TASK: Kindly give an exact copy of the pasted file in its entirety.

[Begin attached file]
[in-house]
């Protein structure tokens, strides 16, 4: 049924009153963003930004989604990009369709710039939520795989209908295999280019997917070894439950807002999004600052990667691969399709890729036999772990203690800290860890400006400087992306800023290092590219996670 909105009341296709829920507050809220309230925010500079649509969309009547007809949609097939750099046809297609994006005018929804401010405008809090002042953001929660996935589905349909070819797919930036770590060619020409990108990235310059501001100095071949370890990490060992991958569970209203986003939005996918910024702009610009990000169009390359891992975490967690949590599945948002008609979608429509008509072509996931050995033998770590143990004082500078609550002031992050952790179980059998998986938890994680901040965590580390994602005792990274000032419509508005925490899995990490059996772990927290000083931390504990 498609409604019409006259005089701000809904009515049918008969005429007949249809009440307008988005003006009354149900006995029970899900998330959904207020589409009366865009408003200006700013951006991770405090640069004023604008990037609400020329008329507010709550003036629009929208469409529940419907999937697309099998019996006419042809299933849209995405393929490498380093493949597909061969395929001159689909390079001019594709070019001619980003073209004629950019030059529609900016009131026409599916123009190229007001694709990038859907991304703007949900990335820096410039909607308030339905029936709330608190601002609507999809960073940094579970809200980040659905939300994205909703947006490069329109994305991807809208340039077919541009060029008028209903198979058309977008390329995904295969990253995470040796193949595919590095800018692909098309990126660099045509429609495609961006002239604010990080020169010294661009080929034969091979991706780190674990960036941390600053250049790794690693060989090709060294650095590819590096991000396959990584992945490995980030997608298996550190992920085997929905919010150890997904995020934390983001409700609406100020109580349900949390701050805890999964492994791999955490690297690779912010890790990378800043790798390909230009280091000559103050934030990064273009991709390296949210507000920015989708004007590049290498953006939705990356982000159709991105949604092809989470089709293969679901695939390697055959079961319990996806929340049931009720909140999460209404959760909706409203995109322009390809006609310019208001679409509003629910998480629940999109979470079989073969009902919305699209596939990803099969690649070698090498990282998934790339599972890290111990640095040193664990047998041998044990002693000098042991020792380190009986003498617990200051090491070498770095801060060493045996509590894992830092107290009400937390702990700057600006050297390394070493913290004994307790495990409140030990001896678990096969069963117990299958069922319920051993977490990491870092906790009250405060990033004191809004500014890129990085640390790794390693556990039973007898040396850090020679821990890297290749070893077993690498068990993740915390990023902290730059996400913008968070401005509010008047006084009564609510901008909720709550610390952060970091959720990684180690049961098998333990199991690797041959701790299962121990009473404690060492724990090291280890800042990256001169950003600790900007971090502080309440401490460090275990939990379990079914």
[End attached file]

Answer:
[in-house]
């Protein structure tokens, strides 16, 4: 049924009153963003930004989604990009369709710039939520795989209908295999280019997917070894439950807002999004600052990667691969399709890729036999772990203690800290860890400006400087992306800023290092590219996670 909105009341296709829920507050809220309230925010500079649509969309009547007809949609097939750099046809297609994006005018929804401010405008809090002042953001929660996935589905349909070819797919930036770590060619020409990108990235310059501001100095071949370890990490060992991958569970209203986003939005996918910024702009610009990000169009390359891992975490967690949590599945948002008609979608429509008509072509996931050995033998770590143990004082500078609550002031992050952790179980059998998986938890994680901040965590580390994602005792990274000032419509508005925490899995990490059996772990927290000083931390504990 498609409604019409006259005089701000809904009515049918008969005429007949249809009440307008988005003006009354149900006995029970899900998330959904207020589409009366865009408003200006700013951006991770405090640069004023604008990037609400020329008329507010709550003036629009929208469409529940419907999937697309099998019996006419042809299933849209995405393929490498380093493949597909061969395929001159689909390079001019594709070019001619980003073209004629950019030059529609900016009131026409599916123009190229007001694709990038859907991304703007949900990335820096410039909607308030339905029936709330608190601002609507999809960073940094579970809200980040659905939300994205909703947006490069329109994305991807809208340039077919541009060029008028209903198979058309977008390329995904295969990253995470040796193949595919590095800018692909098309990126660099045509429609495609961006002239604010990080020169010294661009080929034969091979991706780190674990960036941390600053250049790794690693060989090709060294650095590819590096991000396959990584992945490995980030997608298996550190992920085997929905919010150890997904995020934390983001409700609406100020109580349900949390701050805890999964492994791999955490690297690779912010890790990378800043790798390909230009280091000559103050934030990064273009991709390296949210507000920015989708004007590049290498953006939705990356982000159709991105949604092809989470089709293969679901695939390697055959079961319990996806929340049931009720909140999460209404959760909706409203995109322009390809006609310019208001679409509003629910998480629940999109979470079989073969009902919305699209596939990803099969690649070698090498990282998934790339599972890290111990640095040193664990047998041998044990002693000098042991020792380190009986003498617990200051090491070498770095801060060493045996509590894992830092107290009400937390702990700057600006050297390394070493913290004994307790495990409140030990001896678990096969069963117990299958069922319920051993977490990491870092906790009250405060990033004191809004500014890129990085640390790794390693556990039973007898040396850090020679821990890297290749070893077993690498068990993740915390990023902290730059996400913008968070401005509010008047006084009564609510901008909720709550610390952060970091959720990684180690049961098998333990199991690797041959701790299962121990009473404690060492724990090291280890800042990256001169950003600790900007971090502080309440401490460090275990939990379990079914």